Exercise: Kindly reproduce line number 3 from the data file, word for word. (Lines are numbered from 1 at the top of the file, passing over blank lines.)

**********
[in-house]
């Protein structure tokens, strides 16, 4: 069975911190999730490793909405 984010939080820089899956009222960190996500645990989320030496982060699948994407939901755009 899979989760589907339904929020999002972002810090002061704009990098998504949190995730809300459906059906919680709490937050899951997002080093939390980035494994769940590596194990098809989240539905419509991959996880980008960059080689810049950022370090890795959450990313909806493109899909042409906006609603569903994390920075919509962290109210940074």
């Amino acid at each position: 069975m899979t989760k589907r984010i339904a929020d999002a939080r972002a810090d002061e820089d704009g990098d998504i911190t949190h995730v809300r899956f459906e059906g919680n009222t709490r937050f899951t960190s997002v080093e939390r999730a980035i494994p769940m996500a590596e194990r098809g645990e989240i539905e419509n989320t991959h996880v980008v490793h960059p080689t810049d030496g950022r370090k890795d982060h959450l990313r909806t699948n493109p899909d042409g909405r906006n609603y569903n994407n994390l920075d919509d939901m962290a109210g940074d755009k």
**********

């Amino acid at each position: 069975m899979t989760k589907r984010i339904a929020d999002a939080r972002a810090d002061e820089d704009g990098d998504i911190t949190h995730v809300r899956f459906e059906g919680n009222t709490r937050f899951t960190s997002v080093e939390r999730a980035i494994p769940m996500a590596e194990r098809g645990e989240i539905e419509n989320t991959h996880v980008v490793h960059p080689t810049d030496g950022r370090k890795d982060h959450l990313r909806t699948n493109p899909d042409g909405r906006n609603y569903n994407n994390l920075d919509d939901m962290a109210g940074d755009k």